Other specific military construction programs and provisions requested and secured by Case include: 

·        $66 million specifically for U.S. Indo-Pacific Command projects. 

·        $636 million for the Energy Resiliency and Conservation Investment Program. 

·        $40 million for Air National Guard and $45 million for Army National Guard unspecified minor military construction. 

·        $52 million for defense-wide military construction and family housing. 

·        Directing the DoD to identify the Army’s investment needs in order to support the wildland firefighters located on Schofield Barracks.  

·        Directing the DoD to provide a report on Joint Base Pearl Harbor-Hickam infrastructure development plan, to address ongoing concerns of the aging water and wastewater facilities on the installation.

·        Directing the DoD to assess the aging infrastructure that houses the headquarters of the Marine Corps, Space Force and Special Operations Commands on O‘ahu.

Veterans-Related Programs

  The bill provides $129 billion in discretionary spending for veterans-related programs, $66 million above the FY 2025 budget request. It specifically includes $113 billion for veterans’ medical care, matching the President’s FY 2025 budget request. 

“Our Hawai‘i veterans and their families make up one of the largest percentages of any state in our nation including in such key areas like women and minority veterans. I continued to focus especially on the often unique challenges of delivering full veterans’ health and other benefits in a diverse island state,” said Case. 

The bill specifically includes $1.3 billion, an increase of over $300 million from the FY 2024 enacted level, to meet the need for specific care for women veterans and support the Office of Women’s Health, including its childcare initiative. These funds will allow the VA to continue hiring women primary care providers and to increase the number of peer support specialists for women veterans. These efforts have become even more critical as the number of female veterans using VA health care services has increased. 

Case’s committee included $22.8 billion for the Cost of War Toxic Exposure Fund, which provides funding to implement the Honoring our PACT Act.

The PACT Act, which Case supported and helped enact into law, expands health care and benefits for more than five million servicemembers who were exposed to dangerous burn pit fumes, Agent Orange and other toxins during their service. 

  Other specific veterans-related programs and provisions requested and secured by Case include: 

·        $5.8 million for the Native American Veteran Housing Loan Program, which is $2.6 million above the FY 2024 enacted level.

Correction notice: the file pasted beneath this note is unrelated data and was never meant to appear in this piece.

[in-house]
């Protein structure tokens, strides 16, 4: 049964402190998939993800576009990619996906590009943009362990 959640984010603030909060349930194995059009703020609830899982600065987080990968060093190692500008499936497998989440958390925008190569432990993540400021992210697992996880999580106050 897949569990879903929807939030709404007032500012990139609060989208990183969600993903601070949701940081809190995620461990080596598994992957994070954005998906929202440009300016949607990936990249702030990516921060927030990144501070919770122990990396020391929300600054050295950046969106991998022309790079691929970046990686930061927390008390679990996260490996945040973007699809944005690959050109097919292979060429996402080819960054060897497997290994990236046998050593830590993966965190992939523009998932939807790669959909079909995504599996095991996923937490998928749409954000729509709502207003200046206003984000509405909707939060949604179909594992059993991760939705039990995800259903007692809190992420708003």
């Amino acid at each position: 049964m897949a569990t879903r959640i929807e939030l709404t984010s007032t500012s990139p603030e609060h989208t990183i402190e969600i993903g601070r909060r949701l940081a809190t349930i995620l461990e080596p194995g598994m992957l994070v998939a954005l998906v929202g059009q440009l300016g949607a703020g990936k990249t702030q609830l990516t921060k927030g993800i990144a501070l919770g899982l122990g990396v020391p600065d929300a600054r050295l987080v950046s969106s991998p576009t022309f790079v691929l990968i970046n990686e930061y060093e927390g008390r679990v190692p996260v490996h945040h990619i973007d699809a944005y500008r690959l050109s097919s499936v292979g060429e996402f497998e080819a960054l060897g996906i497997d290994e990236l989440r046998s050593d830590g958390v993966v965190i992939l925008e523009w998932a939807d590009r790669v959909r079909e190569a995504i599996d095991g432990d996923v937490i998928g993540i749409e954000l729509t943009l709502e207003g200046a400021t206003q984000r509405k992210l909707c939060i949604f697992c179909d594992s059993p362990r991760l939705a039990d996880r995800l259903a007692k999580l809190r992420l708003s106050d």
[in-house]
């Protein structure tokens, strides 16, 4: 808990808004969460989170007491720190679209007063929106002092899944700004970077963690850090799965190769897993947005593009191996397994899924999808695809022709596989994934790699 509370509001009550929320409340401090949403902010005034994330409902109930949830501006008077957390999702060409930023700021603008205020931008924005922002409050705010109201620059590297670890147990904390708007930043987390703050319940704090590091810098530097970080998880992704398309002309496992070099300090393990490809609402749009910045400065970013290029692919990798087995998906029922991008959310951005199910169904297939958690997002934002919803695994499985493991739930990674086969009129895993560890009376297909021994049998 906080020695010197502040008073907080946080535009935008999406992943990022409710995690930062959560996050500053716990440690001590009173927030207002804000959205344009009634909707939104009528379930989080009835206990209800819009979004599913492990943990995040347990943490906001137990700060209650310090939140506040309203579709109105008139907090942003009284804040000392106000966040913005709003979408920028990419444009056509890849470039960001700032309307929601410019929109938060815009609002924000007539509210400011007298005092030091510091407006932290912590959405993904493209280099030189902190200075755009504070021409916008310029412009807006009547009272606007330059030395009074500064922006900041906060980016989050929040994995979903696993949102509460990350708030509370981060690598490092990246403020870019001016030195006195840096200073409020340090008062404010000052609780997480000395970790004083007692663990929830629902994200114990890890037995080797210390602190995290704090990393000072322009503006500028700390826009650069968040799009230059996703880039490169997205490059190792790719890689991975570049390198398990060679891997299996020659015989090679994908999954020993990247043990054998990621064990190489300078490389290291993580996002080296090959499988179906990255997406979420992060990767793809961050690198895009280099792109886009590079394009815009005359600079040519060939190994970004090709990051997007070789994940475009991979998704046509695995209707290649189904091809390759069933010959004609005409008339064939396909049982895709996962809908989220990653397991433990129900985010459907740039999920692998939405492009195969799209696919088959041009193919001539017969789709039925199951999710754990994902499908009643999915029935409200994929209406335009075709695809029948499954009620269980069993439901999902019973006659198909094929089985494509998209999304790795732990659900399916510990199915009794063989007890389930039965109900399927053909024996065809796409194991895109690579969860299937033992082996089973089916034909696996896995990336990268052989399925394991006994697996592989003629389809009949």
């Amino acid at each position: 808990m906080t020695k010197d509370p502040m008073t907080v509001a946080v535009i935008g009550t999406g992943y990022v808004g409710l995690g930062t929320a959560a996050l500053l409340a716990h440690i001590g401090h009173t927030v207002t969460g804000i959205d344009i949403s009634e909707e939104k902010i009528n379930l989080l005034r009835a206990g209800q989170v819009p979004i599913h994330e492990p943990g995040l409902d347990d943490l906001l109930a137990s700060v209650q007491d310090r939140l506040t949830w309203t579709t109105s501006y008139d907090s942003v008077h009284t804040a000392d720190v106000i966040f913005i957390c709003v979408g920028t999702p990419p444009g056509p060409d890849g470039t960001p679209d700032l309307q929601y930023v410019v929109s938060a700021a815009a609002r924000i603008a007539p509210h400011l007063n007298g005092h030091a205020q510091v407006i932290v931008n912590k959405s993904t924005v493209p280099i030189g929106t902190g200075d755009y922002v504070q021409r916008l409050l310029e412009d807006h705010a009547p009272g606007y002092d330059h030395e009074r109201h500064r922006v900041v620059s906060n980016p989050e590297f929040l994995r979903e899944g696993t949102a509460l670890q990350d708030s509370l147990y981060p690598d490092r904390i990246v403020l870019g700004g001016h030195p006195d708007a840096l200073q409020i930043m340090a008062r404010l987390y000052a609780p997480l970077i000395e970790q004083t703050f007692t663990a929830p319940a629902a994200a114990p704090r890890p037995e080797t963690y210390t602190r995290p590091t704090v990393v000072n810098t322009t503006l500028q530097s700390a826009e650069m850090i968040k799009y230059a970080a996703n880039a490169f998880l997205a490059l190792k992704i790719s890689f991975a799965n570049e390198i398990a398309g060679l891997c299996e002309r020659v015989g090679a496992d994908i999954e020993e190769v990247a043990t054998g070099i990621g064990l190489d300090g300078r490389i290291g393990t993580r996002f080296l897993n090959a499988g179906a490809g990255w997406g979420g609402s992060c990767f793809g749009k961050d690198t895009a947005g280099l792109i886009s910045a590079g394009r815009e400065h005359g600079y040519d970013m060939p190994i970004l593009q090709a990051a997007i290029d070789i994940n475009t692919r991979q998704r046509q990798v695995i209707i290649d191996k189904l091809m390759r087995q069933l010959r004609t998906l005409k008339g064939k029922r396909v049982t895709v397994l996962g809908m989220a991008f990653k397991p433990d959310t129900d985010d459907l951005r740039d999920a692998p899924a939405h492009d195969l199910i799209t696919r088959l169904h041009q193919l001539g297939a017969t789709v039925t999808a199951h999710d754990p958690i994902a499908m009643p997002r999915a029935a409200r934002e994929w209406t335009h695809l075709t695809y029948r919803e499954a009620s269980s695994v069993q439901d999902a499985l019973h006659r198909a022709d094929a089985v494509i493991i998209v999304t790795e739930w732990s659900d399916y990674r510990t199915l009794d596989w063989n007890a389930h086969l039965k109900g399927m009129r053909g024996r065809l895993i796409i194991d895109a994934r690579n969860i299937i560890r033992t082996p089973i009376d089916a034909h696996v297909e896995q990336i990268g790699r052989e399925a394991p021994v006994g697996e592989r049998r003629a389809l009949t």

·        $60 million for the VA Grants for the Construction of Veterans Cemeteries, which regularly provides fundings to support Hawaii’s state cemeteries.

·        $263 million for opioid treatment and prevention efforts, which is $33 million above the FY 2024 enacted level. 

·        $6.4 billion for Telehealth and Connected Care. This will continue expansion of telehealth services and includes additional mental health, primary care and rehabilitation services.  

·        $3.2 billion for Veterans’ Homelessness Program Resources for our nation’s veterans, an increase of $97 million above the FY 2024 enacted level. This funding will enhance homeless veterans service providers ability to provide high demand care such as health services, substance use disorder programs, compensated work therapy and other supportive services.  

·        $337 million for Rural Health Initiatives, which is equal to the President’s budget request. This will improve access and quality of care for the more than 3 million enrolled veterans residing in highly rural areas. 

·        Directing the VA to provide $2.5 million to increase outreach through private organizations, related to mental health care for veterans and their families, through the Whole Family Care Partnership. 

·        Directing the VA to continue supporting the Native Hawaiian, Pacific Islander and U.S.-Affiliated Pacific Islanders (NHPIUSAPIs) Center. 

·        Directing the VA to develop a plan for implementing veterans benefits for veterans living in the Freely Associated States.

  The bill now moves to the full House of Representatives for expected consideration in June. 

  Attachment:  Copy of the FY 2025 MilCon-VA funding measure here.